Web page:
Donald Trump and Hillary Clinton are about as different stylistically as can be. But when it comes to Internet policy, they're both equally in the dark — and just as willing to dismiss gaps in their thinking by making vague assumptions about America's engineering know-how.
Clinton and Trump share the belief that technology has a vital role to play in fighting terrorism. Specifically, Trump has proposed shutting down parts of the Internet that the Islamic State uses to recruit people; Clinton wants a way to see criminal communications without undermining the technology that protects sensitive online data ranging from credit card transactions to personal photos.
Although Clinton began answering a question in Saturday's Democratic debate by rejecting the idea of encryption back doors — the idea of requiring tech companies to give law enforcement special access to otherwise protected Internet communications — she pleaded moments later for a "Manhattan-like project" to accomplish, at the very least, something similar.
"It doesn't do anybody any good if terrorists can move toward encrypted communication that no law enforcement agency can break into before or after," she said. "There must be some way. I don't know enough about the technology, Martha, to be able to say what it is, but I have a lot of confidence in our tech experts."
Like Clinton, Trump is also prone to praising the boundless ingenuity of U.S. software engineers.
"We should be using our brilliant people, our most brilliant minds, to figure a way that ISIS cannot use the Internet," Trump said during this month's Republican presidential debate.
Sounds reasonable. And to their credit, the candidates are at least willing to concede that they lack the right answers themselves. But the way they've framed their approach all but forces them to rely on unnamed "smart people" as a rhetorical shortcut. This debate tactic that presumes an undiscovered technological solution is just around the corner is the only logical way to bypass the thorny technical problems preventing them from carrying out the policies of their dreams.
But there are limits to the capacity of America's computer engineers, according to Jonathan Korman, a user experience designer at the e-signature company DocuSign.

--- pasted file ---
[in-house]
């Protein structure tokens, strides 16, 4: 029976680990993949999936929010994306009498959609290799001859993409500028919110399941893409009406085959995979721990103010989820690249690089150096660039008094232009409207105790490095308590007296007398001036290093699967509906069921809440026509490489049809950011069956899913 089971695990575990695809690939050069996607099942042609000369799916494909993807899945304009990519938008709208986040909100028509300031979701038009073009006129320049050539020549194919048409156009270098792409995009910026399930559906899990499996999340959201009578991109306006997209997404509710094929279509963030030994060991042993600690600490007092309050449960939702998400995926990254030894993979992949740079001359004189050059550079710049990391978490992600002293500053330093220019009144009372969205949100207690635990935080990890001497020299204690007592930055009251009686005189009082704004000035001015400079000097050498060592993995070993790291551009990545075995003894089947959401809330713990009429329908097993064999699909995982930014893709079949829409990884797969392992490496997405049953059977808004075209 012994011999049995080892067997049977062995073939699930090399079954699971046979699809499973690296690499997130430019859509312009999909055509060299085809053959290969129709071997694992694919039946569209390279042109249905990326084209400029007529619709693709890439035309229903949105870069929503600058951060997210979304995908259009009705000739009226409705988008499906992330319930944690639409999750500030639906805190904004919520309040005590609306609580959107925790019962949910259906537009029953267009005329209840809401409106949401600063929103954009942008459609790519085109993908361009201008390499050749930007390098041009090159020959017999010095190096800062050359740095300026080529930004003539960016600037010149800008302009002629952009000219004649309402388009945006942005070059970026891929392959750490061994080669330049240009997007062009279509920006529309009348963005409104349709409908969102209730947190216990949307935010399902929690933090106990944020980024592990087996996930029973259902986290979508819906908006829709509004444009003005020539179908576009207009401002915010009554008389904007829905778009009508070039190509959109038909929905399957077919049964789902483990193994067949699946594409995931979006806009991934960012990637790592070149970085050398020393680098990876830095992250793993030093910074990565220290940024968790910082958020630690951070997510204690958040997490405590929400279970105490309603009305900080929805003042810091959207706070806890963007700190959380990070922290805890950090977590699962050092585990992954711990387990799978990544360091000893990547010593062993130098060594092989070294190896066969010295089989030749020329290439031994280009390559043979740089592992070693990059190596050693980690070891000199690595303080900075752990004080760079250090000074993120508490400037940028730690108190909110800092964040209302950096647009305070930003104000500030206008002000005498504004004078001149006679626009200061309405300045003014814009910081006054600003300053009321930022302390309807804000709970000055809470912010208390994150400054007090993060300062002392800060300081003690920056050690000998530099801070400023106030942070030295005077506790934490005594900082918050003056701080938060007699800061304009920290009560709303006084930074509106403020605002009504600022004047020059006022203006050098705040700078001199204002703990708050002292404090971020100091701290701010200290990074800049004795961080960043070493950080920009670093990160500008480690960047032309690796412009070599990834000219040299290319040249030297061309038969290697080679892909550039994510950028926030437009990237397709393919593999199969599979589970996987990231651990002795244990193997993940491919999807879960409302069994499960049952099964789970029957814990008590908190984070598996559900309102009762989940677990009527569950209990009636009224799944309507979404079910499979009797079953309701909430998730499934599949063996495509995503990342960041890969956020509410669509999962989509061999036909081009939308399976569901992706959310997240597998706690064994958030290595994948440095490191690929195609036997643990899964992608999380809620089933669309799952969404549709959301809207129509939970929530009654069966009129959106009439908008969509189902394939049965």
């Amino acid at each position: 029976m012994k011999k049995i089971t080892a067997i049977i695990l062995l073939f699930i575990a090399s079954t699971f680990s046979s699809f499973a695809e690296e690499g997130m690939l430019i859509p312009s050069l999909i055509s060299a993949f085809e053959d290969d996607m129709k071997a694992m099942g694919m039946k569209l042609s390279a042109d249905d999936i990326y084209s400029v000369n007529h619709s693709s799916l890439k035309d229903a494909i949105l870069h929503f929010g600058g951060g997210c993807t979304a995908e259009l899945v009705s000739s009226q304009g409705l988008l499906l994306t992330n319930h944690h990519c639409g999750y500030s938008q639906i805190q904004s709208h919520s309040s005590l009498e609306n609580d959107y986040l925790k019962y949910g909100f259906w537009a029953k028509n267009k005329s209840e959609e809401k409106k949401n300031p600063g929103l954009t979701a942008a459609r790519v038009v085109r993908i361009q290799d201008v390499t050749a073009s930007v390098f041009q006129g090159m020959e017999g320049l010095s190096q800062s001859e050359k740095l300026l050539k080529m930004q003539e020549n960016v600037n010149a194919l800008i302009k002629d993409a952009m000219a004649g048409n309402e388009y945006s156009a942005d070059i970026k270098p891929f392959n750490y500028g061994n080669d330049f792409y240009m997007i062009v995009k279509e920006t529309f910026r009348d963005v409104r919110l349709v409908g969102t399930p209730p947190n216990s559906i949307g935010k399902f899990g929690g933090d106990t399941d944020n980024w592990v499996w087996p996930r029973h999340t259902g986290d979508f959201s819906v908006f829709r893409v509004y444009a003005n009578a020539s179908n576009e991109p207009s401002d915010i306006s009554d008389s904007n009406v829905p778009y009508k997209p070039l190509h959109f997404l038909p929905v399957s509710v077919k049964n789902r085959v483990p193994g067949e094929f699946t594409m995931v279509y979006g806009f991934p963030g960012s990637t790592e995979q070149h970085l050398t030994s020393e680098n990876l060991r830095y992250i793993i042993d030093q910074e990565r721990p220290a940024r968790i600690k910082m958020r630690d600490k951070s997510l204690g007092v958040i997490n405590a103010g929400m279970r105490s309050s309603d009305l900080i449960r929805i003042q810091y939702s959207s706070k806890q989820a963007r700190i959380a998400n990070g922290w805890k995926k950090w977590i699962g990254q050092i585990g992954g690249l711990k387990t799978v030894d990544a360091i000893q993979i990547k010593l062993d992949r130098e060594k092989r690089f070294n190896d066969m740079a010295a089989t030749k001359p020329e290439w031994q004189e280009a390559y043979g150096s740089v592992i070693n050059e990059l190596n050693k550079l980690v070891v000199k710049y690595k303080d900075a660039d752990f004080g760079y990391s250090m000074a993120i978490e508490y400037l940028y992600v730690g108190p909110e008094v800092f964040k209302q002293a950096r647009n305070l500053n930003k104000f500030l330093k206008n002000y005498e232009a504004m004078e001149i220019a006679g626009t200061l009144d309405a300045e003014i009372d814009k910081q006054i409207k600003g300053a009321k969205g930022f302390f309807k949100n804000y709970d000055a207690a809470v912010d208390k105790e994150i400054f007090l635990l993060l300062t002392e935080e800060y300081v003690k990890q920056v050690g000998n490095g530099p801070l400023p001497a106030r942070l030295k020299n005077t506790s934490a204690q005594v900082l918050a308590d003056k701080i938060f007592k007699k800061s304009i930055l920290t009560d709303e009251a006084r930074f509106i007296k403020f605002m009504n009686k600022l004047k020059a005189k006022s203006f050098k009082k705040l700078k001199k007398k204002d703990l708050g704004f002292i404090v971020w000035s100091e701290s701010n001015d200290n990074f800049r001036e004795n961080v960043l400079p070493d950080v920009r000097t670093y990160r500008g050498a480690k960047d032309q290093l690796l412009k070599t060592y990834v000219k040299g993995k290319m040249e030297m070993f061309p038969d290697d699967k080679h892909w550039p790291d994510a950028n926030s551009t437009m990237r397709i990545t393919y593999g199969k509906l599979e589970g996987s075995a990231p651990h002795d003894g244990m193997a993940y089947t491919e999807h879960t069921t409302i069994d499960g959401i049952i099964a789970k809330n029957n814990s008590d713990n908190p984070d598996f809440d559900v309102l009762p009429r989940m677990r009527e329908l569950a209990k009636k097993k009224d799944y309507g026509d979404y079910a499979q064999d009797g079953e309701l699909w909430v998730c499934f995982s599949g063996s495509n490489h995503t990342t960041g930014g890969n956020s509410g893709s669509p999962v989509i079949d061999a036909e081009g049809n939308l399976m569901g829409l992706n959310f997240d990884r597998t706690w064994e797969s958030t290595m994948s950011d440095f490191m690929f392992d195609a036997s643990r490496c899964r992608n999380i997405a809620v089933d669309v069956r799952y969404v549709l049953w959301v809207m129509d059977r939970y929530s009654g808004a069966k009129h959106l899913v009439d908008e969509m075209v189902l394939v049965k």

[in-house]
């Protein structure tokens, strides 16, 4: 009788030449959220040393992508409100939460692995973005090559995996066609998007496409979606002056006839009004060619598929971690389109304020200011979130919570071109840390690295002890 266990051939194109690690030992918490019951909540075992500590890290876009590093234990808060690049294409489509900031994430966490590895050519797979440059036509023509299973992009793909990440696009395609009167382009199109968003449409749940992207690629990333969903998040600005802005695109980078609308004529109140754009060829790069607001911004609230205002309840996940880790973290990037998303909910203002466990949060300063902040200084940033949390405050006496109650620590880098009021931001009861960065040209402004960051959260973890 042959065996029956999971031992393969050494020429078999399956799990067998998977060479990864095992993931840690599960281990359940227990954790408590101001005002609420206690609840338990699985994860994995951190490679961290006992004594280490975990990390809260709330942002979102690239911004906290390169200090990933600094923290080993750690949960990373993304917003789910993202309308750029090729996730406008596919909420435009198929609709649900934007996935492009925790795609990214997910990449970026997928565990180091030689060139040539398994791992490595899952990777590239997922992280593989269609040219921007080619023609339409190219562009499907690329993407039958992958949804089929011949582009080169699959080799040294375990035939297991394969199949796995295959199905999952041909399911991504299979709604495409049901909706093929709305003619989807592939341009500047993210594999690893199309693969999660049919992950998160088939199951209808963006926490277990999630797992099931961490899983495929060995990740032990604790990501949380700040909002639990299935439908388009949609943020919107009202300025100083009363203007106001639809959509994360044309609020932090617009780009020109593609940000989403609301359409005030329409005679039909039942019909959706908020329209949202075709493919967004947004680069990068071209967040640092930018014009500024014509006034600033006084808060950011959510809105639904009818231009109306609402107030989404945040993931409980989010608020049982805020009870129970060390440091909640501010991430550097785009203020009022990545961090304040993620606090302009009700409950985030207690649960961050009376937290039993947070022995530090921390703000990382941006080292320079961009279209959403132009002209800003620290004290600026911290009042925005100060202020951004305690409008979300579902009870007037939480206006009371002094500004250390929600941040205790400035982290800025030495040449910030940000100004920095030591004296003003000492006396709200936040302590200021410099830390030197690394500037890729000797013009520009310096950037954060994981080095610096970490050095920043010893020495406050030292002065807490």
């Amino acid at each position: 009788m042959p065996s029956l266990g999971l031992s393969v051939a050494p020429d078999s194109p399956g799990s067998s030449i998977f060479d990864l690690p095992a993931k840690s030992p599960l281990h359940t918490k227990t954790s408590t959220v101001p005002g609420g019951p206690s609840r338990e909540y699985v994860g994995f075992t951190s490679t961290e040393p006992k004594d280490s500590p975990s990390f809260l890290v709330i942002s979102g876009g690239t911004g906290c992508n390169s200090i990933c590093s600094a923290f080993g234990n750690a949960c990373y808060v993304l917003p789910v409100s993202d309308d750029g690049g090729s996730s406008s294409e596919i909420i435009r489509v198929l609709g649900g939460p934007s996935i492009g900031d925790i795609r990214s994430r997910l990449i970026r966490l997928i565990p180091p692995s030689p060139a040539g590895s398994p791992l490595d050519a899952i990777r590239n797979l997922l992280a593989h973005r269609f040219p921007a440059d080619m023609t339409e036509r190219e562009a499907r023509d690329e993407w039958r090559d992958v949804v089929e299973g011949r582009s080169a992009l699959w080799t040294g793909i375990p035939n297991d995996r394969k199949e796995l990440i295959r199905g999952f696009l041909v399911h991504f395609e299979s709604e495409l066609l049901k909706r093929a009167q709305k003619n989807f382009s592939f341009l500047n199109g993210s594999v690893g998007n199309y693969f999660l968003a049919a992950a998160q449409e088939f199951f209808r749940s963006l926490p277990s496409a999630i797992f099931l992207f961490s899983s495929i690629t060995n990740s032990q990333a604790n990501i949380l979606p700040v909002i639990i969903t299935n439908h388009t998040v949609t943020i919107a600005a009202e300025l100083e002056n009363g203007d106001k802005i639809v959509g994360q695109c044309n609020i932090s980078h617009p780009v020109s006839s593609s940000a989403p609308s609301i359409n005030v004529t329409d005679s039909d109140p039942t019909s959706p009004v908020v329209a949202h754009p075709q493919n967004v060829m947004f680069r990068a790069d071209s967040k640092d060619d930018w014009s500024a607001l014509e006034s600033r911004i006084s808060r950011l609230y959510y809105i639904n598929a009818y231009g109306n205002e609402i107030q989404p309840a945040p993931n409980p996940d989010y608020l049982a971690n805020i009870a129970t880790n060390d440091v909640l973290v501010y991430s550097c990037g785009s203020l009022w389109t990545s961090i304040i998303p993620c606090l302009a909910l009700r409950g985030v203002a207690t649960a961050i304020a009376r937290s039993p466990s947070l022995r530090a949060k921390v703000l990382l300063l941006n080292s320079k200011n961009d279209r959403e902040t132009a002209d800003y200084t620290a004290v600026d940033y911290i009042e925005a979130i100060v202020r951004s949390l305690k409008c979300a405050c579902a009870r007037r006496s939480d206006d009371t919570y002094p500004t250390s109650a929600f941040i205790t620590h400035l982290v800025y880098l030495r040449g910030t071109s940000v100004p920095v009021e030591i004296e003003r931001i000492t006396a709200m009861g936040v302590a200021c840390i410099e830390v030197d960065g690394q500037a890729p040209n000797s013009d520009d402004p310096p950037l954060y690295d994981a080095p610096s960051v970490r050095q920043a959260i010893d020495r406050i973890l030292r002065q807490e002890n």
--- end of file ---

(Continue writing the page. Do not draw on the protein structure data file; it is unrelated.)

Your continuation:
"Many people seem to think that the Manhattan Project shows that you can just order up any breakthrough you want and if you give enough scientists enough money, they will just cook it up for us," Korman wrote in a blog post Tuesday. "That's not how it works … scientists are not short-order cooks."
It doesn't help that the very people who would be charged with designing and implementing these fantastical solutions have directly challenged the candidates' premise.
"No one person owns [the Internet]," Charlie Baker, a product exec at the Web infrastructure company Dyn, told ABC in the wake of Trump's debate remarks. It is effectively impossible to shut down whole swaths of the Internet, assuming you can accurately identify those parts of it that ought to be closed down.
Meanwhile, tech companies and privacy experts have consistently pushed back on claims from Clinton and others that "there must be a way" to spy only on criminals' encrypted messages without compromising the security of well-meaning Internet users.
"It’s perhaps tempting to hope that technologists will find a way to build law-enforcement backdoors that don’t unduly compromise security. We built the Internet and the smartphone after all, and surely this can’t be much harder than that! Unfortunately, it really is," Matt Blaze, an associate professor who studies cryptography at the University of Pennsylvania, wrote in a recent op-ed for The Washington Post.
It's understandable how Clinton and Trump can come away unchallenged on the point about America's technical prowess. It's a logical reflection of our national reverence for technology, particularly in light of all the seemingly wondrous innovation that occurs in Silicon Valley. For similar reasons, it's politically advantageous to valorize the startups and tech firms that now reportedly account for six percent of U.S. GDP.
Ironically, our political class's tendency to champion technology's capabilities is probably a result, at least in part, of Apple's success. With lots of effort, Steve Jobs convinced us all that our current era of technology does sometimes resemble magic. (Louis CK also has a famous bit on this.) Given the unprecedented economic and cultural activity to which the smartphone gave birth, it seems completely rational to expect that our engineers could knock down big, technological barriers to hunting terrorists.
After wowing us for so long, companies like Apple are now trying to tamp down some of that mystical feeling.
"The best minds in the world cannot rewrite the laws of mathematics," Apple wrote to British lawmakers Monday. "Any process that weakens the mathematical models that protect user data will by extension weaken the protection."
Certainly, Apple has public relations and business motivations for aligning the company with privacy advocates. But when CEO Tim Cook says on "60 Minutes" that "in the case of encrypted information, we don't have it to give," he's doing something else, too: He's tactically undermining dangerously optimistic impressions of Silicon Valley omnipotence.